Do you expect yoga teachers to promote themselves?

Jodh and I teach yoga because our practice transformed us, and we felt called to pay it forward. We imagined that having a positive impact on others through yoga  would be incredibly fulfilling work, and we were deeply drawn towards it. 

We know we’re not alone in this. 

It’s not to say they don’t exist, but we haven’t personally met yoga teachers who go into teacher training with an audacious business plan with dreams of making a killing. Usually, they’re looking for a more fulfilling and purposeful way to be in the world. 

Not only haven’t we met anyone coming into this work chomping at the bit to get started on marketing, to the contrary, most dread that part and hope and expect that the yoga studios will take care of it. In our earlier years, we admit to fully expecting that the studios would take care of that piece while we focused on preparing for and teaching our classes. The fact that many studios expect teachers to self-promote becomes a point of contention. 

As yoga students, we get told that when we’re ready, the teacher appears.
The teacher doesn’t just appear. You’ve got to seek them out. Even if that means simply maintaining an open awareness.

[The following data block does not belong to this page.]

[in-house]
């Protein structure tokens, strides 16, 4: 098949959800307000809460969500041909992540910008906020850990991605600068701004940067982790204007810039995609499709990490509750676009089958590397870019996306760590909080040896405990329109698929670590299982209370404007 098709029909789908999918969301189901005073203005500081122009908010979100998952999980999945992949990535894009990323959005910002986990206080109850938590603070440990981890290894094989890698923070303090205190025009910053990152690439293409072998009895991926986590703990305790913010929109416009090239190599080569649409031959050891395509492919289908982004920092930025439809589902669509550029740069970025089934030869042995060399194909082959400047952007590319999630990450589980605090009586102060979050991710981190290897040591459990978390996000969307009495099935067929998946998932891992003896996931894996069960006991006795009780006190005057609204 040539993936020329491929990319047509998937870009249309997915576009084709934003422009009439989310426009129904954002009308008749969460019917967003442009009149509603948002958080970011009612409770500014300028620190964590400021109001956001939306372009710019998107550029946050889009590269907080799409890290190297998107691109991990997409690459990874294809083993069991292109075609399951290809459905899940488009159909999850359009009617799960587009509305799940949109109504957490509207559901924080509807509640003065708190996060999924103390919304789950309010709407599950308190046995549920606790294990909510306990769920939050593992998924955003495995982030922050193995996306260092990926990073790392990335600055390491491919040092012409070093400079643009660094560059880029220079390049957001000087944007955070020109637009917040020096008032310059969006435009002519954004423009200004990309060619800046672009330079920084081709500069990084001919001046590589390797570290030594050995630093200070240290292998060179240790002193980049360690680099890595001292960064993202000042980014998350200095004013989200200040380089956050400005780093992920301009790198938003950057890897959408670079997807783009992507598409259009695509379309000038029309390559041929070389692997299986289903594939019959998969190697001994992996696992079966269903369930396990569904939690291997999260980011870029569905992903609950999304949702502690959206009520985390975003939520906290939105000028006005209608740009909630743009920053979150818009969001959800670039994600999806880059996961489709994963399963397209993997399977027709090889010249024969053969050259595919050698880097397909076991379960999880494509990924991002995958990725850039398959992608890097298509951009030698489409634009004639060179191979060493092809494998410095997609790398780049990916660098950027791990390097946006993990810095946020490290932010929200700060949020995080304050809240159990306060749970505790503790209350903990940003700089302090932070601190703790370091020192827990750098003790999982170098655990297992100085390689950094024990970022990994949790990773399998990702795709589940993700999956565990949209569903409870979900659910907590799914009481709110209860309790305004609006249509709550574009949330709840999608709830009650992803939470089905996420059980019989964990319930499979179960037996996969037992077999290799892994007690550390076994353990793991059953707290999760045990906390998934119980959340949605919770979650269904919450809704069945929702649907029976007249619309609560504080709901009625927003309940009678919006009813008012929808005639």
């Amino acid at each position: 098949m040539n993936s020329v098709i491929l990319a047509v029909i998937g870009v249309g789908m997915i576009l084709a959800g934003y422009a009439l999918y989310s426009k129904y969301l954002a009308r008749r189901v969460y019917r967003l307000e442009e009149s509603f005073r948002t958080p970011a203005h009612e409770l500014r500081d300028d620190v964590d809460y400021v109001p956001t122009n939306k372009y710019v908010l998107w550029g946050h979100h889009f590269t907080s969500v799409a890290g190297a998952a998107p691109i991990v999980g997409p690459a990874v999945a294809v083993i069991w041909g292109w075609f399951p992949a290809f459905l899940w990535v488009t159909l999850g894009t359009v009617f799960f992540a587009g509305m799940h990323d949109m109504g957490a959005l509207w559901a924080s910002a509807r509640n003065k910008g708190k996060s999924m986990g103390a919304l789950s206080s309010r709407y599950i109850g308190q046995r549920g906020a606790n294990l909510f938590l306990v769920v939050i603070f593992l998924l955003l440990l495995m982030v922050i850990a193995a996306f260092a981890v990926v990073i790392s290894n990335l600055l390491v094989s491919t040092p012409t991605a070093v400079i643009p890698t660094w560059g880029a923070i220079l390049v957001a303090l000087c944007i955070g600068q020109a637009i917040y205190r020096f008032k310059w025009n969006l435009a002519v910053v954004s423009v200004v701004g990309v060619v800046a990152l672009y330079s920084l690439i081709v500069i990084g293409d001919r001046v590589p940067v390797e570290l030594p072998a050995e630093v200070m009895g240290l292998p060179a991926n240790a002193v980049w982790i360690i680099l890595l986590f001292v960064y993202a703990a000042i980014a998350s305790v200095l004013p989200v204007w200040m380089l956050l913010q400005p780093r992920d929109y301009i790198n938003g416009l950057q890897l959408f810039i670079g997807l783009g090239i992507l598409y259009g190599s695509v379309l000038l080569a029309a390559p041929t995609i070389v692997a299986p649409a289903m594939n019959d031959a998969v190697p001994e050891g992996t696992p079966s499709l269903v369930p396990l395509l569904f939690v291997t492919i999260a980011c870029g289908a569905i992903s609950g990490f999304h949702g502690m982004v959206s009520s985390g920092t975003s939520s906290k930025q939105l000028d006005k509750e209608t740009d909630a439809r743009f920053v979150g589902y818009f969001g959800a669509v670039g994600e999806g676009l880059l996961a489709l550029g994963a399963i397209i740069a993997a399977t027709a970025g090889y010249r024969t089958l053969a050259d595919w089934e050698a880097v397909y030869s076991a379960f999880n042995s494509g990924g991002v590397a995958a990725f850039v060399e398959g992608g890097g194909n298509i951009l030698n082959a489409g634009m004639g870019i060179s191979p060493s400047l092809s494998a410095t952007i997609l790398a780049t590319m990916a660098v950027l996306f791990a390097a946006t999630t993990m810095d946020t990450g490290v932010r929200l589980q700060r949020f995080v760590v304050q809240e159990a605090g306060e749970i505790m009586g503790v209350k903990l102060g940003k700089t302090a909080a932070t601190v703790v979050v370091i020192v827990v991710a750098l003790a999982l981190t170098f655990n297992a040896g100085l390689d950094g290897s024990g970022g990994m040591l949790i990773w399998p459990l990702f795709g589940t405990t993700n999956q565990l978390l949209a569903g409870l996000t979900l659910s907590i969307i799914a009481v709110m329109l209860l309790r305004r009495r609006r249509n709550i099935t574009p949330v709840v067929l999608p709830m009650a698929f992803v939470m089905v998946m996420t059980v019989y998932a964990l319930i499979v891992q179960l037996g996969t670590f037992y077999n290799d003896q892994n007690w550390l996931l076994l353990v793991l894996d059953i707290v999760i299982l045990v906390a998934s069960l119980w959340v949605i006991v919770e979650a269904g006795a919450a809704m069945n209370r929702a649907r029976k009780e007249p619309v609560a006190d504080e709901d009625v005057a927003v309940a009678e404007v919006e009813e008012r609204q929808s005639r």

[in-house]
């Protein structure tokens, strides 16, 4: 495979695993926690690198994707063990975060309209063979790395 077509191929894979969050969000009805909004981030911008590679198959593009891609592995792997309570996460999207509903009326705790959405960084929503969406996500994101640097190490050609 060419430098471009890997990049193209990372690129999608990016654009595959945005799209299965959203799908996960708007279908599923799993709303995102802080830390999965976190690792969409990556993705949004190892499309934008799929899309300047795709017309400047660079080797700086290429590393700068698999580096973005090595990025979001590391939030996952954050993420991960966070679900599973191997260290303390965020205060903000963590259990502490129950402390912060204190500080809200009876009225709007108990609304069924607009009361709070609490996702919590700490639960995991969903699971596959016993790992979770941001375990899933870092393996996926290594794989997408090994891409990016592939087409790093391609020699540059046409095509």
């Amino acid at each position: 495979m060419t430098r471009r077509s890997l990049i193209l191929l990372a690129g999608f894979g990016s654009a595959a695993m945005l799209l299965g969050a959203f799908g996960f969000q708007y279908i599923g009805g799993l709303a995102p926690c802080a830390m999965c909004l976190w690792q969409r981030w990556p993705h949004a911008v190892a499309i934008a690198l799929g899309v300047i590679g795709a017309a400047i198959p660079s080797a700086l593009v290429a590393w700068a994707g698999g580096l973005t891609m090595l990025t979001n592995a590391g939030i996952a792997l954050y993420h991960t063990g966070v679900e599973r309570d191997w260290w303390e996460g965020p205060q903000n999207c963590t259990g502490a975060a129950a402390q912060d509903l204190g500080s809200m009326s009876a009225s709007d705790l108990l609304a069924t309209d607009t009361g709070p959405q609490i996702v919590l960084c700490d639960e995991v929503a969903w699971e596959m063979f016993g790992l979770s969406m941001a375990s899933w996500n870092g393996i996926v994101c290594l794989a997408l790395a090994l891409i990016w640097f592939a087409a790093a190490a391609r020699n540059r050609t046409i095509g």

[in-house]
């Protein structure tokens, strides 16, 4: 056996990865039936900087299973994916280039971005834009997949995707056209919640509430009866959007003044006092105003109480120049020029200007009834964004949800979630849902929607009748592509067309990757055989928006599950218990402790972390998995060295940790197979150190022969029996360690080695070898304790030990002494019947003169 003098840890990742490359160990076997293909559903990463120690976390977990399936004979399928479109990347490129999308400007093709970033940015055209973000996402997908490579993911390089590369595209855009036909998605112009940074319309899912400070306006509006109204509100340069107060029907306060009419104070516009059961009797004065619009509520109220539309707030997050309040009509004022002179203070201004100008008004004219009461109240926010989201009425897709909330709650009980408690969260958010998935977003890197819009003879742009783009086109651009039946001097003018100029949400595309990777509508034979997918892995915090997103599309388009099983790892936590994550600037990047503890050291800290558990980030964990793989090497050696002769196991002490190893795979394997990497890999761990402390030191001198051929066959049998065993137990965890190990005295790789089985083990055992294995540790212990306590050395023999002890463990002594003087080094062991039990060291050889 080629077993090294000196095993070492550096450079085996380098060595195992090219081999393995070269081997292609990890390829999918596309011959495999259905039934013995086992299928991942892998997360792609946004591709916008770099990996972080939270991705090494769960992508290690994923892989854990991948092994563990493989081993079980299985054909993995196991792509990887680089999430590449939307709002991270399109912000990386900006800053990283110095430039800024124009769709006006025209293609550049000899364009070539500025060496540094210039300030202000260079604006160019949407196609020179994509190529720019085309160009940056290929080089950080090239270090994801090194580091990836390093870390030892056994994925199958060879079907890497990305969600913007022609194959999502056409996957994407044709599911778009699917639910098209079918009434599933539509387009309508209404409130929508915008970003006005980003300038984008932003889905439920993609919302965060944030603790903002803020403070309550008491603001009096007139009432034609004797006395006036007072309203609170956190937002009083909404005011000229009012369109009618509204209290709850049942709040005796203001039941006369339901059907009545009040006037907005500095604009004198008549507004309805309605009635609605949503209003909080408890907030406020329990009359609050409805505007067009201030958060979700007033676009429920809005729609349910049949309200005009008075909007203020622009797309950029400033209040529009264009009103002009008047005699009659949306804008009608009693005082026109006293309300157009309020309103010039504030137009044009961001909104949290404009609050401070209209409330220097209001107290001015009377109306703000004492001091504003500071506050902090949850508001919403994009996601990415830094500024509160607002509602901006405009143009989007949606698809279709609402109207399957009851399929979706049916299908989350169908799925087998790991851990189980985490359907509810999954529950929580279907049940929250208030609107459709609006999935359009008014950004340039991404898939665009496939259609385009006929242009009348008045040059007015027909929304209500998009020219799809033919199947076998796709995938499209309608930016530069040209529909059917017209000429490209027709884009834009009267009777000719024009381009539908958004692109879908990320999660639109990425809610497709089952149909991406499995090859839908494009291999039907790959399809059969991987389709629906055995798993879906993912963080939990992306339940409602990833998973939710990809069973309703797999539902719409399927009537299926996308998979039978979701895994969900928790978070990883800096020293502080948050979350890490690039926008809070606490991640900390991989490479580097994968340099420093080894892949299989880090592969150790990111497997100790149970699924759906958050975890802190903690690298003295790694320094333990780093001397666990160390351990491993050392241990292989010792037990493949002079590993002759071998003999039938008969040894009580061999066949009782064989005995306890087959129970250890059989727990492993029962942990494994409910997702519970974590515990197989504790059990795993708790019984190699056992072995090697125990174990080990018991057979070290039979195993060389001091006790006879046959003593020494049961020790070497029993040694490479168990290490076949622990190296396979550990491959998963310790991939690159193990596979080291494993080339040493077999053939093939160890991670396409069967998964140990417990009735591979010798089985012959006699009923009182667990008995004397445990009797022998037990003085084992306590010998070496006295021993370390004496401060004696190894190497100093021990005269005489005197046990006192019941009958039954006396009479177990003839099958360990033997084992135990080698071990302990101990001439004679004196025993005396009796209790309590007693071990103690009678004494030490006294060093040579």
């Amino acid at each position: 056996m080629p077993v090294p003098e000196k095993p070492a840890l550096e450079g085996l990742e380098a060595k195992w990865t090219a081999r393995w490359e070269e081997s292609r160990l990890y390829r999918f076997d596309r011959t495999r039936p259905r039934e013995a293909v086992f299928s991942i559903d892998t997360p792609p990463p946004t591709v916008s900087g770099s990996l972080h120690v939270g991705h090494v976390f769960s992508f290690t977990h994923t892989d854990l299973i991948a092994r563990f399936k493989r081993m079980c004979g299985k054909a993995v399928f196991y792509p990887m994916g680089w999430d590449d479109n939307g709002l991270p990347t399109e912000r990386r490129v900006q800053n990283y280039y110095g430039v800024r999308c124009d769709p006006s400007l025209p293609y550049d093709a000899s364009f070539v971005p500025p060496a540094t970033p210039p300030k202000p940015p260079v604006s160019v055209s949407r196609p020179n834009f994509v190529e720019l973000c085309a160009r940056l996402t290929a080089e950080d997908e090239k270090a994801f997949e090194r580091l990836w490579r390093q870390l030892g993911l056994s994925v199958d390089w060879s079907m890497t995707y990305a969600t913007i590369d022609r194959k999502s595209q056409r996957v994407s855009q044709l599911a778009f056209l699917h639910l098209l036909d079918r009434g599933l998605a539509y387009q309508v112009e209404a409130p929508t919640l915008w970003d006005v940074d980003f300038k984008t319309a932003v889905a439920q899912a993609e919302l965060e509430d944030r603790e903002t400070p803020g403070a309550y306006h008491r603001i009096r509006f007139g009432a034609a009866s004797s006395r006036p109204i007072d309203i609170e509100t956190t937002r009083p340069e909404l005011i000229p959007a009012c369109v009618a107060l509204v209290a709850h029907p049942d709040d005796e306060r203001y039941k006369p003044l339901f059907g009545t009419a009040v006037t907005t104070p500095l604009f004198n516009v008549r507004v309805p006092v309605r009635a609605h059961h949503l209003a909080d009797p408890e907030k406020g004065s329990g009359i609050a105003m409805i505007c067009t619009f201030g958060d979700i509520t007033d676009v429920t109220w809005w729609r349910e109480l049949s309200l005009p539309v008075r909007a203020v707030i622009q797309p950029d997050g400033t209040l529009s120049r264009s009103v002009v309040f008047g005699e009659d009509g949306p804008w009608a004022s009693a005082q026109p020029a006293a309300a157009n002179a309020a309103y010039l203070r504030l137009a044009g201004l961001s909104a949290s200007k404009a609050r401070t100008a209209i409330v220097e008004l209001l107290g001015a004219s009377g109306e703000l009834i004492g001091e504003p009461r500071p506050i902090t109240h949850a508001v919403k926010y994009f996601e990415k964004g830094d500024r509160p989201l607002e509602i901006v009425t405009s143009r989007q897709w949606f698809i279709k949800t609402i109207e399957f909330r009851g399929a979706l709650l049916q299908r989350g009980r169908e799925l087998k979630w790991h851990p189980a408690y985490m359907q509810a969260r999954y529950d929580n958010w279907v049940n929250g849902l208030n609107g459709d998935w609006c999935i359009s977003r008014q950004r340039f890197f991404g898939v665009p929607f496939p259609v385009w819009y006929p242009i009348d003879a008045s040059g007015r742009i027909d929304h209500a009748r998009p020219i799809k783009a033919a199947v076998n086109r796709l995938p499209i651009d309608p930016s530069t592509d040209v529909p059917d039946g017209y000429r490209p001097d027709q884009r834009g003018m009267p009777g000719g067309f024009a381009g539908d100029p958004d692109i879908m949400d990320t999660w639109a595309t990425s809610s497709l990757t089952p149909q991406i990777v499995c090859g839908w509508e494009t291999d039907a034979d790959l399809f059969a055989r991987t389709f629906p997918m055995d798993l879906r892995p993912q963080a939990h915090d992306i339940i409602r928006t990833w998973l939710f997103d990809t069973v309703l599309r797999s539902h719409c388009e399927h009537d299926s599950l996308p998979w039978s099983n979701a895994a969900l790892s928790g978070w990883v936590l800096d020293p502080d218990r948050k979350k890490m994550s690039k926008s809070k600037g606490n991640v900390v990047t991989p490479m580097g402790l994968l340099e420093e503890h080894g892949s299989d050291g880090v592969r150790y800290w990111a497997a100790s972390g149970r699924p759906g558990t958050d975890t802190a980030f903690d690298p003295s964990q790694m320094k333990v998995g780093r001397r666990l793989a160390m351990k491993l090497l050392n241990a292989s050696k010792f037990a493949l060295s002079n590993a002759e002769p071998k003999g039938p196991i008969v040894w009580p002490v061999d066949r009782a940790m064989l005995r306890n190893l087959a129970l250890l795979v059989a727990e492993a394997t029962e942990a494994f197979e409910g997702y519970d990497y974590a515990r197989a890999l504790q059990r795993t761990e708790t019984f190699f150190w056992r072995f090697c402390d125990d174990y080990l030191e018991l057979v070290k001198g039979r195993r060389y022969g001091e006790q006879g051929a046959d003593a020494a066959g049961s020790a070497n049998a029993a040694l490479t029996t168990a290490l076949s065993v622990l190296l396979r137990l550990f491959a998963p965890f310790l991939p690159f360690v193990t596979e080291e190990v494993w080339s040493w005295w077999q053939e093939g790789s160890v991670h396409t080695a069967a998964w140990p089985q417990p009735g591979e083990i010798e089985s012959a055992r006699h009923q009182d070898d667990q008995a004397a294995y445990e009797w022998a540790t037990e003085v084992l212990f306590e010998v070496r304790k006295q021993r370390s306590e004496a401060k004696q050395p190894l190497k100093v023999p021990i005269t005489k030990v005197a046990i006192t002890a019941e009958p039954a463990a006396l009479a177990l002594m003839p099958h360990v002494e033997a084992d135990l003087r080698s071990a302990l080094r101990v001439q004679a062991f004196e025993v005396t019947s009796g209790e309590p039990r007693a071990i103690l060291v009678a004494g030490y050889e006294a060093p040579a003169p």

Similarly, students don’t just appear. In their open search, should we as teachers cross their path, if we don’t say anything, they won’t know. Prospective students don’t walk around telling everyone that they’re seeking. Should that happen, inviting them to class and seeing their enthusiasm doesn’t mean they’ll come to the next class.
How long does an intention “sit on your desk” before you act on it? We’ve had students tell us they kept our schedules up on the fridge for a year before they finally came in. Sometimes we find out they went somewhere else because, quite frankly, that somewhere else prompted them to act. 

We like to see our teachers self promote, yes. For their own personal success and fulfillment. 

That said, we do not expect them to self-promote.

It’s worth noting that many teachers aren’t concerned about treating yoga like a business. Many are content to teach a class or two a week, lead a workshop from time to time while managing a family and/ or another job. Only a small percentage of teachers attempt to make this a full time job.  

We believe that any studio that thinks that they can use yoga teachers’ willingness to market as a part of their marketing strategy may need to rethink their marketing strategy. On the same token, no matter how well a studio markets themselves as a studio, the teachers that know how to share themselves with students and keep themselves front-of-mind to (prospective) students will experience greater connection, purpose, and fulfillment.

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